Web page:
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SA Orthopaedic Journal

On-line version ISSN 2309-8309
Print version ISSN 1681-150X

SA orthop. j. vol.16 n.4 Centurion Nov./Dec. 2017

http://dx.doi.org/10.17159/2309-8309/2017/v16n4a8 

UPPER LIMB

 

The aetiology of acute traumatic occupational hand injuries seen at a South African state hospital

 

 

Stewart AI; Biddulph GII; Firth GBIII

IMBChB(UCT), Orthopaedic registrar, Chris Hani Baragwanath Academic Hospital, University of Witwatersrand
IIMBBCh, FC(Orth)SA, Orthopaedic surgeon, Chris Hani Baragwanath Academic Hospital, University of Witwatersrand
IIIMBBCh, FC(Orth)SA, MMed(Orth), Orthopaedic surgeon, Chris Hani Baragwanath Academic Hospital, University of Witwatersrand

Correspondence

 

 


ABSTRACT

BACKGROUND: Acute traumatic occupational hand injuries are the second most common cause of all traumatic hand injuries worldwide and the most commonly injured body part during occupational accidents. Traumatic hand injuries account for approximately one-third of all traumatic injuries seen at state hospitals in South Africa. The aetiology of occupational hand injures in South Africa is unknown.
AIM: The purpose of this research was to highlight the patient demographics and types of hand injuries sustained on duty and to identify the most common causes and risk factors for these injuries
METHODS: An observational cross-sectional study was done at a state hospital in Johannesburg, South Africa, between January and July 2016. A total of 35 patients over the age of 18 years were interviewed using a specially designed questionnaire.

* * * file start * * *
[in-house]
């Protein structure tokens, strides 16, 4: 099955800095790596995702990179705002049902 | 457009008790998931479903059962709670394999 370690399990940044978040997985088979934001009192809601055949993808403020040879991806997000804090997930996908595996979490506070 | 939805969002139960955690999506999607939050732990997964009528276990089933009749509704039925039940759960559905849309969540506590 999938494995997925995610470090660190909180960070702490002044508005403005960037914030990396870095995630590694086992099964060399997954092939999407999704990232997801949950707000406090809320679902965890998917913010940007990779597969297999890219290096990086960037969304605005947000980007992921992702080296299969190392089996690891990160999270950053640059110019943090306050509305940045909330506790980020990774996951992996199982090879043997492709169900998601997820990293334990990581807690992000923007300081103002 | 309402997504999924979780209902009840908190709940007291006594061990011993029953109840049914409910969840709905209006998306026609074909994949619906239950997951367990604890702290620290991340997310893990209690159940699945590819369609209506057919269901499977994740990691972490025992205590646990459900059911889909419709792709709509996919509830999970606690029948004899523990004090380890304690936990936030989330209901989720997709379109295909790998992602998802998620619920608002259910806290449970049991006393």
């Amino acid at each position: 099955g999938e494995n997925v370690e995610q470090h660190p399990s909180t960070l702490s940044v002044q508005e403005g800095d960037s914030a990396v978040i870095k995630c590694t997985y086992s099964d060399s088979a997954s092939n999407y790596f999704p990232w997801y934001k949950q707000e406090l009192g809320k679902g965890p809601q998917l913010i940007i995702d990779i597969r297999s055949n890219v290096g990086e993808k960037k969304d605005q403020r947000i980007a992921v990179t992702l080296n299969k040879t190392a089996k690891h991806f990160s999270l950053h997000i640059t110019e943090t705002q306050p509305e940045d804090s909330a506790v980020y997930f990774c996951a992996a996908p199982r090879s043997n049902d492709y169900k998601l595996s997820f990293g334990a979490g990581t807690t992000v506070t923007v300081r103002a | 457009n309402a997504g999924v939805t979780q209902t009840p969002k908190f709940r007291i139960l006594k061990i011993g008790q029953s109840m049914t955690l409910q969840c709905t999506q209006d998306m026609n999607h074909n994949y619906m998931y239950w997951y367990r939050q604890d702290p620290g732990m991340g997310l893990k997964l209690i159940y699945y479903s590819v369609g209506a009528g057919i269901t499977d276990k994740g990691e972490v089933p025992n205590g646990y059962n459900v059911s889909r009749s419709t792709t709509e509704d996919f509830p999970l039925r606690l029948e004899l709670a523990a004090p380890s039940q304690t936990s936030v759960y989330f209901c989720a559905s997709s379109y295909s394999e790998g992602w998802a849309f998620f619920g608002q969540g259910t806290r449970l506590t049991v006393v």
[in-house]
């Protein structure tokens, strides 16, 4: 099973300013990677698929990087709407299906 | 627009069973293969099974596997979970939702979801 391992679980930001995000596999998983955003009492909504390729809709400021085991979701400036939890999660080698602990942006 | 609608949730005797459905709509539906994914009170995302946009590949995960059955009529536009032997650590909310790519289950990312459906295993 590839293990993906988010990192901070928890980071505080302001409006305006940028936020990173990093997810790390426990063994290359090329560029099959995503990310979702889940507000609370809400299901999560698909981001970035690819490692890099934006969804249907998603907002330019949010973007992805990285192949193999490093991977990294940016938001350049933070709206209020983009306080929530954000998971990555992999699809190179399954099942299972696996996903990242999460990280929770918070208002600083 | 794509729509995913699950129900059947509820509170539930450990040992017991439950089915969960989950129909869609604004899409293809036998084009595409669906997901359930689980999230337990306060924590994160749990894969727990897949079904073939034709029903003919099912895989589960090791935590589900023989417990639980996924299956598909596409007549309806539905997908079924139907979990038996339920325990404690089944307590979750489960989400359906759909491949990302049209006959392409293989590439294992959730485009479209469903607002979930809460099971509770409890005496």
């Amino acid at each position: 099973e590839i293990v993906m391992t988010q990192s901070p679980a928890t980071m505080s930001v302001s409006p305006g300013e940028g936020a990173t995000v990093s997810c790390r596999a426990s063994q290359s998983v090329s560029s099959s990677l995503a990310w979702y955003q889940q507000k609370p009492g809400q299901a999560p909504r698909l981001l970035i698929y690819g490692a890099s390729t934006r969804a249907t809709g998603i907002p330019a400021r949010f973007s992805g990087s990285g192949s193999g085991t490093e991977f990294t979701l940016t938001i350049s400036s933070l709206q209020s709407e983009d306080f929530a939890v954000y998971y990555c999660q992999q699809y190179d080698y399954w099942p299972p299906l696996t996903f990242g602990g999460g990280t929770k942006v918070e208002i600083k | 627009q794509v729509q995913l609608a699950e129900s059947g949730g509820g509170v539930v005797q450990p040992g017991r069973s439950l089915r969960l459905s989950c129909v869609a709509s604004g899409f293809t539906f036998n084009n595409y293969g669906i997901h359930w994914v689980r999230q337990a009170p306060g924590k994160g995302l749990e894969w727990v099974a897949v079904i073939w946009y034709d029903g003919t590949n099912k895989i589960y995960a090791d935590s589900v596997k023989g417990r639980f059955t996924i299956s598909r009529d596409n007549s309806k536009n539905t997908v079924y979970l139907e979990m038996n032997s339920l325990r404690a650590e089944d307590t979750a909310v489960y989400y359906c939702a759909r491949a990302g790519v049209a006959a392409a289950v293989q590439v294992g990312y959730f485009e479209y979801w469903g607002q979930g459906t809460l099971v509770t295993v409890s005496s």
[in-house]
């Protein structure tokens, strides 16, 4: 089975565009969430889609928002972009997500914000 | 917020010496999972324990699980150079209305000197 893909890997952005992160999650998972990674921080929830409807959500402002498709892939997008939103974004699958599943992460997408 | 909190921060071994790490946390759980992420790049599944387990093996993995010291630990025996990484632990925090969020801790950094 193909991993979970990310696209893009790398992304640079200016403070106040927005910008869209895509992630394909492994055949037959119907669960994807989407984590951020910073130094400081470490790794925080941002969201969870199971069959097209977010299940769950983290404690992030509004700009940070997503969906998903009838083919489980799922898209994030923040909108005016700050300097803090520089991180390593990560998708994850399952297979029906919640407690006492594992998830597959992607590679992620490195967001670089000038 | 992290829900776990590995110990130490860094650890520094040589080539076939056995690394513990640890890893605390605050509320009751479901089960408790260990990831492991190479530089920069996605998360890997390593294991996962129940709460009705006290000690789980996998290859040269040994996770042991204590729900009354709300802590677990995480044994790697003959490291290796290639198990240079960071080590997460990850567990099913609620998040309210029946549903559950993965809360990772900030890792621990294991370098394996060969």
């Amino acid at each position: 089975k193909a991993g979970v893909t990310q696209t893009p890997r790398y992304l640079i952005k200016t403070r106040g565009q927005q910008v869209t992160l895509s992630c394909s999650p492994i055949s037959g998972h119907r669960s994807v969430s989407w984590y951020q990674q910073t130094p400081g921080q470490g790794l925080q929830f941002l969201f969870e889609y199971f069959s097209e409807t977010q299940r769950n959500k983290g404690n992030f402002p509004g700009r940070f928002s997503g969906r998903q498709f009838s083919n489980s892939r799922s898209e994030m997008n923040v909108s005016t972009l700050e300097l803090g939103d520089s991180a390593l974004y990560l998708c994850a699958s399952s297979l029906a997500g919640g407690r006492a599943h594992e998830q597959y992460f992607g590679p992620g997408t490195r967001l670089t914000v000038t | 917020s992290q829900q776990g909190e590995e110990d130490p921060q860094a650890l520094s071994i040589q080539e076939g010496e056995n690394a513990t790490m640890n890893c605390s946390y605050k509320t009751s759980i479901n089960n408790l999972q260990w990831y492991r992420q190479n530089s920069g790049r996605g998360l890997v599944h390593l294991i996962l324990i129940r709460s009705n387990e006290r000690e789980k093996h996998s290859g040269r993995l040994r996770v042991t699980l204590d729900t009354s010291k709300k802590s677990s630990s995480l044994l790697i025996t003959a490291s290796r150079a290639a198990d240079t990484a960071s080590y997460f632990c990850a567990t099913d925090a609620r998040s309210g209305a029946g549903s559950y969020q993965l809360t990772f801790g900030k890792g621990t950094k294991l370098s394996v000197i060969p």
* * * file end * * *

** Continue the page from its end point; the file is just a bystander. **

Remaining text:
RESULTS: The patients were predominantly male (88.5 %) between the ages of 20 and 61 years (average 35), 54% had dropped out of school before Grade 11. The average monthly income was low (R1 000-R9 000 pm) and 85% were the primary breadwinner in the household. Only 51 % of the patients had 'formal' employment, the rest were either self-employed, contract workers or had intermittent 'piece' jobs. The majority of injuries occurred to machine operators, general manual labourers and construction workers. Eighty per cent of the patients had never received any occupation-specific training. Seventy-one per cent of the patients were not using any protective gloves at the time of injury. The most common sources of injury were power tools, powered machines and building material. Lacerations, crush injuries and fractures were the most common type of injury seen, involving predominantly the index, middle and ring finger. Twenty-eight per cent sustained minor injuries, 34% moderate, 20% severe and 17% major as defined by the Hand Injury Severity Score.
CONCLUSION: Patients with traumatic work-related hand injuries are poorly trained and often are not provided with protective gloves. They typically injure their index, middle and ring fingers using either a power tool, powered machine or by handling building material. The injuries sustained are most commonly lacerations, fractures and crush injuries. As a result, occupational health and safety must be improved to reduce the socio-economic burden of these injuries. Novel ways of improving safety in the informal labour market are required.
Level of evidence: Level 4

Key words: hand injuries, occupational injuries, occupational health and safety, angle grinder, HISS score


 

 

Introduction